Here's the d'var Torah I wrote for this week's Torah portion back in 2006, originally published at the now-defunct Radical Torah.
This week's Torah portion, Ekev, contains some of the most stirring language in Torah: the exhortation to feel satisfaction and to offer blessing after we have eaten, a reminder of what God demands of us (that we revere God and walk in God's paths), the gorgeous passage that forms the latter part of the Shema. But reading the parsha today I am struck by a line that talks about other people's gods:
You shall consign the images of their gods to the fire; you shall not covet the silver and gold on them and keep it for yourselves, lest you be snared thereby; for that is abhorrent to Adonai your God.
This week's descriptions of conquering and plunder -- God sending a plague against the wicked inhabitants of the land so that the Israelites might dispossess them -- may not resonate for us in this day and age. But these words about coveting and ensnarement, I think, have a lot to teach.
At this moment in Torah, the Israelites have been wandering in the desert for a generation. Their hearts have been swept clean by the desert winds. (Well, at least in their better moments that might be true. Torah also takes pains to remind us that the Israelites are a stiff-necked people who screw up all the time. But I have to figure they were at least a little bit changed by their time in the wilderness even so.) They're poised on the cusp of entering a new land, a new chapter in their history together, and they're going to encounter glorious idols clad in silver and gold.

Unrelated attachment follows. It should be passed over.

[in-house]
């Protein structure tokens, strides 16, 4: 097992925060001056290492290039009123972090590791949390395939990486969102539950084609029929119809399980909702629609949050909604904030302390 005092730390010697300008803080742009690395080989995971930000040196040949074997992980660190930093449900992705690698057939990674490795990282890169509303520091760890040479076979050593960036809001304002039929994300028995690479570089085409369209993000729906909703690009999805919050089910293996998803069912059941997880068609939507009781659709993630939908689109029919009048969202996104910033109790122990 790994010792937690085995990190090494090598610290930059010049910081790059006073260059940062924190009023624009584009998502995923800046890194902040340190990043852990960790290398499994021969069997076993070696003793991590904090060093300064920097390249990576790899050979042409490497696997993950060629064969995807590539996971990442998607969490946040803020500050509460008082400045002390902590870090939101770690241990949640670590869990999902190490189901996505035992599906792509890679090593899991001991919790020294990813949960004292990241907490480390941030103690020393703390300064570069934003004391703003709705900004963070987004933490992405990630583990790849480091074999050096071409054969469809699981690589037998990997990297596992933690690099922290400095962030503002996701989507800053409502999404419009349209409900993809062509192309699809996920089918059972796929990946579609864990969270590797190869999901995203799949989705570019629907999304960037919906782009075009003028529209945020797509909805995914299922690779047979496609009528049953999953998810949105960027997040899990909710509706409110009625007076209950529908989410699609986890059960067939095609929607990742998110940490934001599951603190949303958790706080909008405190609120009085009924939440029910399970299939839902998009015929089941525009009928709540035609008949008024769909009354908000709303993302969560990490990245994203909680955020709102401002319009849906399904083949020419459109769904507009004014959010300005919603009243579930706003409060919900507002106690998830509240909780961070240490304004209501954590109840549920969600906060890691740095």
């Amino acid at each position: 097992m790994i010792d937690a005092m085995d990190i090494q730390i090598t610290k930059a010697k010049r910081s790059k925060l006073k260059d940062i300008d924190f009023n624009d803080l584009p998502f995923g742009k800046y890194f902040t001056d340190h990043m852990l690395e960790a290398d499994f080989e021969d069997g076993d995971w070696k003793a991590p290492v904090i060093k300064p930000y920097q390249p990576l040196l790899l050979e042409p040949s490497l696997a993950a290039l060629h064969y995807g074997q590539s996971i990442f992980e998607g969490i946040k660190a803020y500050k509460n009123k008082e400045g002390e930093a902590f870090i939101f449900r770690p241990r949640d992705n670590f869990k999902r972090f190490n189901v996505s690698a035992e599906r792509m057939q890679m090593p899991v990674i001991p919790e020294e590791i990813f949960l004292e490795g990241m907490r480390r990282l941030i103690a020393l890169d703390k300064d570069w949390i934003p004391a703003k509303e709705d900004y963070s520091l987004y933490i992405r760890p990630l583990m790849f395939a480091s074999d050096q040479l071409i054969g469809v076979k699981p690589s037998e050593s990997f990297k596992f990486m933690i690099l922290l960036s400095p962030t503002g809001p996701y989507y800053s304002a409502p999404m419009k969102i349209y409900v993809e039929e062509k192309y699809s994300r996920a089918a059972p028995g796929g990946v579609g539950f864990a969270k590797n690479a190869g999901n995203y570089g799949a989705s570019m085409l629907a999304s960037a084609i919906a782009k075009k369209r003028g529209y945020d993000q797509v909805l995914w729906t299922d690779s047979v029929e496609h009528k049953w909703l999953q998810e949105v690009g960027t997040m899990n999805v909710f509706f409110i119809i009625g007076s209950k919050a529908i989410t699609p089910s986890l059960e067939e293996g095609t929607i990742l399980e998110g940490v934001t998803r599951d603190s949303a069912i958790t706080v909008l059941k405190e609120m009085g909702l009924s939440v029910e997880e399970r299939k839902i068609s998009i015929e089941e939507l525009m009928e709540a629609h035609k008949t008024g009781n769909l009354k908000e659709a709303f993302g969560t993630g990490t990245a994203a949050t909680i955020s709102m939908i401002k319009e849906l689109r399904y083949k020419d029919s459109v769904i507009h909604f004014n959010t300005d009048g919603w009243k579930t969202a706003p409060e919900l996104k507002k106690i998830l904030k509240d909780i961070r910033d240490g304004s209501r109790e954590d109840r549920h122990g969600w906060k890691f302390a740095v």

Intriguingly, God doesn't imagine that the people will fall for the idols themselves. At this point God seems confident that the Israelites understand the difference between the Source of All and some shiny statue, no matter how many precious stones adorn the representations of local gods. But God warns them, through Moses' words, to take care of how they respond to the stuff the idols are made of. They might be smart enough to reject the idols themselves, but how tempting it will be to melt the idols down and keep their precious materials! There's the snare: that irrepressible desire.
It's almost a Buddhist teaching. When coveting enmeshes us, we can so easily become caught. And in a strange way, it feels good. It's a familiar groove to slip into, wanting what the dominant culture values. And wanting feeds more wanting, and before we know it our cravings have overgrown the longing for connection with God. One's heart can only long for so much at any given time, and when the heart is busy longing for what sparkles it is not longing for righteousness and for God.
Craving appears in subtle forms, too. The desire for praise. The desire for fame. The desire to be in control. One of my college professors used to point out, ruefully, that we like nothing better than righteous indignation -- we like to be put-upon so we can puff up our chests and revel in how good it feels to be angry. That's a kind of idolatry, too.
There's a spiritual danger in allowing ourselves to grow so attached to our cravings that we lose sight of what really matters. We each struggle with this in different ways. Sometimes I get attached to the rush of fury that arises upon reading the news, which mires me in toxicity. Maybe you wrestle with the fantasy of always being right, or with the desire for a sleek leather coat. These are manifestations of ego, and when we cling to them we might as well be clinging to the silver and gold of the idols described in this week's parsha.
And, Torah tells us, that is abhorrent to God. We can do better. We can throw the idols we encounter into the fire, resisting the temptation to hoard the things we crave. If we can tamp down desire, just think how much lighter our spirits will be!